Institutional Waste: The English Department Buffet Lunch

I am continually shocked at the amount of waste produced by institutions such as universities and schools, especially when one would expect the minds at the forefront of society to be the first to change the wasteful habits of humanity. Last week, our department held it’s annual freshman seminar, which basically means a bunch of speeches by students who studied abroad, a big buffet lunch, topped off by badly designed and very not fun “get to know your teachers” game. Not once was I consulted regarding the event, which is a shame since I ran a series of very popular childrens camp programs and have rather a lot of experience with event planning. It seems to me that so very little thought was put into the event, it’s such a shame when something wonderful could have been done.

The buffet lunch – the primary consumers of which I should say were 18 year old girls that tend to watch their weight very carefully – consisted of huge tables of random cold pizza, cold burgers and sandwiches and other finger foods. Very typical affair with sub-standard food, but the proportions were shocking. The portions were piled high and it was quite obvious from the start that no one would be eating that much. In fact, it seems it was planned on from the start – one teacher had even had the forethought to bring plastic trays for everyone to take home leftovers. Here’s what I brought home, sorry I didn’t take any pictures of the actual tables of food – but imagine about 5 times this amount PER PERSON being leftover and you’ll get the idea. That’s for 100 or so people, by the way.


Really, it made me sick to think that so much money and so much food could be wasted – I’m sure these girls aren’t paying extravagant tuition fees to have them frittered away on horrendously bad quality food and blank videotapes

Not only was the food wasted, but the opportunity to make an enjoyable event that might be remembered by the freshmen for the rest of their university career was wasted by failing to consult the rest of us.

Submitted to Food Waste Friday @ FrugalGirl. Frugal Girl is one of my inspirations for starting this site, so do please go check her out.

Get some wheels (part 1): K-Cars

This is the first post from our new author Leon. Leon is a web developer and is raising a family in Japan, so he knows all too well the importance of frugality. Be sure to leave and comment, and if you’d like to hear more from Leon and I, then subscribe to the feed!

Being frugal about your transport in Japan takes a little knowledge. I prefer a motorbike for everyday use, but I also have a car for the family and transporting stuff around.

While you can pick up a late model car for a fraction of what it would cost you back home, you need to be aware of the fees structure here. A 5-door regular sedan will cost you upwards of ¥100,000 a year for registration, taxes and jibaiseki (mandatory 3rd party insurance).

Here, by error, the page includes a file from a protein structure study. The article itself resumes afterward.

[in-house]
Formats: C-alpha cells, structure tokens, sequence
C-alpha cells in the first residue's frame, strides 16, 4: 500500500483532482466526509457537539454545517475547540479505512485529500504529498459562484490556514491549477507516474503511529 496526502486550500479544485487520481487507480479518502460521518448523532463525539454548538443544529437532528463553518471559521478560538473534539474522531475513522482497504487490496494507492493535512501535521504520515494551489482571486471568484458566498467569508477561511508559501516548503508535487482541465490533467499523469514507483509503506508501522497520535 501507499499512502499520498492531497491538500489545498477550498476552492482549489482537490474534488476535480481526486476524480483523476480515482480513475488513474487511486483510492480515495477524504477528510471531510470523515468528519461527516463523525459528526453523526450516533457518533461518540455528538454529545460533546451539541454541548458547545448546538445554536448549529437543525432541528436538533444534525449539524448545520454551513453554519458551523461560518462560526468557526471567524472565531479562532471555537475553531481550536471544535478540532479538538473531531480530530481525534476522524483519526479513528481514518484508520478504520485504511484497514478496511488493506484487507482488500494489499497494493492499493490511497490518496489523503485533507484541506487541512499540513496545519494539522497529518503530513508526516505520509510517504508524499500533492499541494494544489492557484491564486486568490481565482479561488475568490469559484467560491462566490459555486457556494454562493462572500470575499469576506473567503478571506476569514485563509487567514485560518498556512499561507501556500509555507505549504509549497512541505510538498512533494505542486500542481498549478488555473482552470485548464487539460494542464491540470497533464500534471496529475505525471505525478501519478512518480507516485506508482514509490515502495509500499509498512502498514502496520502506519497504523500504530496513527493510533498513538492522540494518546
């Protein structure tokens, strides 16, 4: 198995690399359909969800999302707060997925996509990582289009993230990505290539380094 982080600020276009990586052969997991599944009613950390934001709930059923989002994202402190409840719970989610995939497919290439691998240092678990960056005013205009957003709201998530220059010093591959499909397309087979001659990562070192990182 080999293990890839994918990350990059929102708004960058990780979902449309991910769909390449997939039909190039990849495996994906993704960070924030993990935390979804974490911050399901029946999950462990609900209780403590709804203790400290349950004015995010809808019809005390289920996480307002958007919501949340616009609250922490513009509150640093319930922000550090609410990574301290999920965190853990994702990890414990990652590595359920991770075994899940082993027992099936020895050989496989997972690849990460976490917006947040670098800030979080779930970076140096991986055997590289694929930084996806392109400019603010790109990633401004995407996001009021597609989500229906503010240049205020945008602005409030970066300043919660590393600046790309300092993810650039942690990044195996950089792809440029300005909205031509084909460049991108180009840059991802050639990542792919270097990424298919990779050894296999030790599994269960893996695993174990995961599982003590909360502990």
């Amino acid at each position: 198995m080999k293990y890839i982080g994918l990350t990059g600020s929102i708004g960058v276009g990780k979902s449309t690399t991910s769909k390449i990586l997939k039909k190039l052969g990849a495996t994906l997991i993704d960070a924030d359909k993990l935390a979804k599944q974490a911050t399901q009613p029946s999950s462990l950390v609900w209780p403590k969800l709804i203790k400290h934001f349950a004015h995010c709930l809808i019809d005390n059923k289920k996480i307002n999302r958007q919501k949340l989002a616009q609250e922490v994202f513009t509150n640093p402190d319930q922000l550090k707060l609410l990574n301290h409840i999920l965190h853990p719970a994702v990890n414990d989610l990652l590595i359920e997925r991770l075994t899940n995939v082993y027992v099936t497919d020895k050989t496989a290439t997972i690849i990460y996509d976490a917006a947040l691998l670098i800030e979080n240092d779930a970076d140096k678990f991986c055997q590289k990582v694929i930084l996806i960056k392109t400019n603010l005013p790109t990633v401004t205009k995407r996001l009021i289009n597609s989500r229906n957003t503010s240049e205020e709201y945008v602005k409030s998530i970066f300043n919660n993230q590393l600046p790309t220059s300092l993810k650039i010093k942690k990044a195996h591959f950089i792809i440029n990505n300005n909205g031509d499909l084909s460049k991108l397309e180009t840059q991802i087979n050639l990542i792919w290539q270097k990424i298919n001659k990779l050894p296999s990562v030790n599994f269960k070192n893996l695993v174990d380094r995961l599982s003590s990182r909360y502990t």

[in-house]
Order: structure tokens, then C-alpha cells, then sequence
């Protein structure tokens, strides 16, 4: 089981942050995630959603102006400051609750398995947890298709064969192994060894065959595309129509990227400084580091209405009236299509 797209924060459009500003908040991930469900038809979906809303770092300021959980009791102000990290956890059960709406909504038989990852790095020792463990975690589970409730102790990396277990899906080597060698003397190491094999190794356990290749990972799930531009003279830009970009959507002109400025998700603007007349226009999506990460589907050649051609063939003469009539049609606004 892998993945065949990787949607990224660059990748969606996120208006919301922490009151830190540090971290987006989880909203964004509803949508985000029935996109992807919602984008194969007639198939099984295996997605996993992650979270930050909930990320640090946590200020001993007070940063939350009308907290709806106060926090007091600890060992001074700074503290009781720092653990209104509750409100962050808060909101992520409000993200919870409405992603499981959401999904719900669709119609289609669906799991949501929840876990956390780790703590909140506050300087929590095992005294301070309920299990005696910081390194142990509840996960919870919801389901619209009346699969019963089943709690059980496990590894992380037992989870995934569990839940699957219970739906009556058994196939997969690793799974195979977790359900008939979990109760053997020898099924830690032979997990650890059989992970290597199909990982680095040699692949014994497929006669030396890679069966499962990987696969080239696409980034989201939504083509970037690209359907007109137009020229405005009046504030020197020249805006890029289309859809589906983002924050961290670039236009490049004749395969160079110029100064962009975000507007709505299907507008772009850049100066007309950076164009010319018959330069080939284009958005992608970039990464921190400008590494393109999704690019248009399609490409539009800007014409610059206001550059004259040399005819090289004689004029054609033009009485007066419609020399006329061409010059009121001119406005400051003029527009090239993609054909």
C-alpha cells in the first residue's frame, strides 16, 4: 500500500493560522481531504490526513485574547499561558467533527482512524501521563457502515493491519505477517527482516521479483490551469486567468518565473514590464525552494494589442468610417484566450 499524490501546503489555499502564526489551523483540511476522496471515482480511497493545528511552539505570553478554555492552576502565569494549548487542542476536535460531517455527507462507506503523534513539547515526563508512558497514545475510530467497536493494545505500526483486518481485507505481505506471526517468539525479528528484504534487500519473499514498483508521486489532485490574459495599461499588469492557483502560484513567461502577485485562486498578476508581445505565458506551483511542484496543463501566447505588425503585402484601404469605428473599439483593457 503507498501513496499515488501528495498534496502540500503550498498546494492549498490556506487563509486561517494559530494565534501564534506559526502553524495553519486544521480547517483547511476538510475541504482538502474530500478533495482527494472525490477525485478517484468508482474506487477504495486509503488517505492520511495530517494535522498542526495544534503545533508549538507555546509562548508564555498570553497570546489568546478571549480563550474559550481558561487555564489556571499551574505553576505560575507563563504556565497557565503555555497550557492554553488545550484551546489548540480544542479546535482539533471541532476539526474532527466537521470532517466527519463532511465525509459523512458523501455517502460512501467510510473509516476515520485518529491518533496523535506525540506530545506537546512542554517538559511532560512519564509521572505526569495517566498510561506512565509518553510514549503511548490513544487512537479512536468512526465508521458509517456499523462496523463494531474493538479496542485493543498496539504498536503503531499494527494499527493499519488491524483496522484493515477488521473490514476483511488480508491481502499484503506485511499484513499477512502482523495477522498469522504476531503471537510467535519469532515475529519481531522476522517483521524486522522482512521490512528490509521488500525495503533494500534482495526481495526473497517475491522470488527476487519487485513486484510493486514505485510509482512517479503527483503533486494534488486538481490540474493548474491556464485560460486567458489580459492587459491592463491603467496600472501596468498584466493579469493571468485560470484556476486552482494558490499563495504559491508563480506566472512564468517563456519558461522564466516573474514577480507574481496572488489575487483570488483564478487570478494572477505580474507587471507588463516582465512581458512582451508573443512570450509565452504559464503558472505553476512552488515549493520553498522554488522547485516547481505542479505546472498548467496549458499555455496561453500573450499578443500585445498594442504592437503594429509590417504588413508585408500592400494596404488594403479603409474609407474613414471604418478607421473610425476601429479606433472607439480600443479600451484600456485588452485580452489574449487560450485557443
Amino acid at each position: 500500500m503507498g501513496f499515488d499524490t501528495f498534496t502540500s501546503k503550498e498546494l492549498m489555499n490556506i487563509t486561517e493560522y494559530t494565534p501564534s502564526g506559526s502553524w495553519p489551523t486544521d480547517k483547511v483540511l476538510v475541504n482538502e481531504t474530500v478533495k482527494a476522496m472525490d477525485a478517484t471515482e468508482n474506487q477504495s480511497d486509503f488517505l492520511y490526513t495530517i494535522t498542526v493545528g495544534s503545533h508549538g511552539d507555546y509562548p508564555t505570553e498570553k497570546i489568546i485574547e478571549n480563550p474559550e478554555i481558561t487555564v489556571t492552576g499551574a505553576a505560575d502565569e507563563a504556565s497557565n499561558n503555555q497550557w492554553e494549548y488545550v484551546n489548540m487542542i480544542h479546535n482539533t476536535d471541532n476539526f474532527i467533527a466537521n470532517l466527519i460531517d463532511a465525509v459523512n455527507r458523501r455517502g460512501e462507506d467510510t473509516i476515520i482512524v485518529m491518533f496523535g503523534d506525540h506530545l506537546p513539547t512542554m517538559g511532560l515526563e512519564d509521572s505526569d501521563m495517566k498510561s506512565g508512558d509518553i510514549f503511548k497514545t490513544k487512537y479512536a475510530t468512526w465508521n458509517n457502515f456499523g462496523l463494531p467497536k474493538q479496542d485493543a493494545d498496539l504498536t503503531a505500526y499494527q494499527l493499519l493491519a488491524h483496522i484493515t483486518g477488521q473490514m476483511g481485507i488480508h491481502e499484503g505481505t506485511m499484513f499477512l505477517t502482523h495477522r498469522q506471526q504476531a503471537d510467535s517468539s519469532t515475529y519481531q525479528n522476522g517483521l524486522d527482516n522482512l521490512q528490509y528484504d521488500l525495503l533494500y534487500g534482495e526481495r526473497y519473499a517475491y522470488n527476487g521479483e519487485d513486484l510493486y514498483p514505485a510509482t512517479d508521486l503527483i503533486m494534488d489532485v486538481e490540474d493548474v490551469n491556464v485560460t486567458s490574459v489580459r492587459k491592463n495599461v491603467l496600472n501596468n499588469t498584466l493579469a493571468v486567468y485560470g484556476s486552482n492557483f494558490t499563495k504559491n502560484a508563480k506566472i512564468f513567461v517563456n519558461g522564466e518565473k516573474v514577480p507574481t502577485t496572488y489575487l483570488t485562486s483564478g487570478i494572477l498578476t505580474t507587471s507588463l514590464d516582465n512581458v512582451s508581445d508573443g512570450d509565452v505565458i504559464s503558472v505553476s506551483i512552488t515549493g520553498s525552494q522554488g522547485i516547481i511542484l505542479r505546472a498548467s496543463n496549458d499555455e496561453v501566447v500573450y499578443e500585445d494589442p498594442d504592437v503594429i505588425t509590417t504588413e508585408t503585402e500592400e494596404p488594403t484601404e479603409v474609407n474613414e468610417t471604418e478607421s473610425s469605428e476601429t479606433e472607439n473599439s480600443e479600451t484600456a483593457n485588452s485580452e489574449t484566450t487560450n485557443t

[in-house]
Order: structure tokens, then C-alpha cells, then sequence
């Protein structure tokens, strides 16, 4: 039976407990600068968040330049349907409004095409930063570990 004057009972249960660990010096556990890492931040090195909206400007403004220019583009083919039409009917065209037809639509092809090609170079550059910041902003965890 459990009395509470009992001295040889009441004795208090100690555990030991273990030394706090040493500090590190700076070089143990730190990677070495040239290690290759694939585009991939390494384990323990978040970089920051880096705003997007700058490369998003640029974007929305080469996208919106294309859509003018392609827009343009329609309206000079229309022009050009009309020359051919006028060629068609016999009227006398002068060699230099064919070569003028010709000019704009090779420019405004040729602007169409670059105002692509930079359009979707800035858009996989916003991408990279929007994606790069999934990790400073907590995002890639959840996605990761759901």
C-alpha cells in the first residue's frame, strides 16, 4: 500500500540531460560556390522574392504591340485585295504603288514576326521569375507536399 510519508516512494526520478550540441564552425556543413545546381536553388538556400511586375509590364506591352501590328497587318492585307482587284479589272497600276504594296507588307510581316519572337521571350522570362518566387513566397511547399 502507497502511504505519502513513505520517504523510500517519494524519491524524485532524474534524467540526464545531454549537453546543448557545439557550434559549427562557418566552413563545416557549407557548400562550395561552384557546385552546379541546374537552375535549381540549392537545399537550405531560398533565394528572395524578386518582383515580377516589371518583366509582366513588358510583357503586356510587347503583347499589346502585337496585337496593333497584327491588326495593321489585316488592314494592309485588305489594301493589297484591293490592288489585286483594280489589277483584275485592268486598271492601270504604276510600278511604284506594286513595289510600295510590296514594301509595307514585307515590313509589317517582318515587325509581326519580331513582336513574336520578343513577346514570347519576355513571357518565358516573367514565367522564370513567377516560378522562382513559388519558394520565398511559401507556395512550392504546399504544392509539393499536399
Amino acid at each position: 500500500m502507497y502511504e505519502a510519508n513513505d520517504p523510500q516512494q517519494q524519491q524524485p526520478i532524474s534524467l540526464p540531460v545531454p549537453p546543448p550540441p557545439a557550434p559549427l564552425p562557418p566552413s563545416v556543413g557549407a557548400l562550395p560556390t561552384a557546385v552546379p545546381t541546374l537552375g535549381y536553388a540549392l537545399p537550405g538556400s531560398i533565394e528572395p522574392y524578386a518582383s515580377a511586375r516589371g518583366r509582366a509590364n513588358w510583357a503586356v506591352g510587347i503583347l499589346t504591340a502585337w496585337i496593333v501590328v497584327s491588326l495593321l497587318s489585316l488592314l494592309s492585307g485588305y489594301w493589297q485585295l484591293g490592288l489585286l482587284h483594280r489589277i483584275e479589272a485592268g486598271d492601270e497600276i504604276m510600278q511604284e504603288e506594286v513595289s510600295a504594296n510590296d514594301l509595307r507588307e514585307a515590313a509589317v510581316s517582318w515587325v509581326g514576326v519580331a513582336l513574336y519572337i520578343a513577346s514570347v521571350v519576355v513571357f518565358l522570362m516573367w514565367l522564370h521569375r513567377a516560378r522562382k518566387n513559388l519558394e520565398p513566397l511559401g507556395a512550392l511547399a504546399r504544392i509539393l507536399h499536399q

A “k-car” or keijidousha on the other hand – which is any car with about 660cc of grunt – will only set you back a few man per year for the same.

It is usually easier to find a good price on a futsusha, regular sedan or bigger car. But when you factor in the increase in fuel, fees and parts costs, the total cost of ownership of a k-car will be significantly lower.


K-cars also get a discount when you use highways or toll roads. A ¥700 toll, for example would usually be ¥500 yen in a k-car (or 250cc motorbike!). Keep in mind though that k-cars are only allowed to carry 4 people at a time, including the driver for a combined weight of I think 200 – 350kgs.

When buying a car, I strongly encourage budding frugalistas to pay the extra for nihoken or 2nd level insurance. This is similar to fully comprehensive cover back home and there are various plans available. Why spend the extra money? The mandatory jibaiseki, which is illegal to drive without, only covers you up to ¥1,000,000. The minimum cost of damages just for hitting a jidouhanbaiki (a vending machine) is ¥5,000,000! You can imagine how many more lifetimes worth of pay-checks you will be paying if you injure a real person!

As with all frugal things and life in general: failing to plan is planning to fail.

Stay tuned for a follow up on 2-wheeled frugalistic fun!

Institutional Waste

I am an incredible advocate of recycling, and have been since I was a child. I have never understood the mindset of individuals who do not spend the minuscule effort required to separate their trash. I convinced my parents to recycle when I was barely 7, back in the dark days when recycling meant hauling everything monthly a few miles to the local “recycling centre”. And not once have they wavered all these years. Nowadays there is even less excuse for recycling – in fact it is now mandatory across Japan and pickups are the same as with regular trash, from your doorstep. Be warned though – just recycling is simply not enough anymore. Even if everyone in the world recycled as much of their trash as possible, we would still have two major issues to contend with.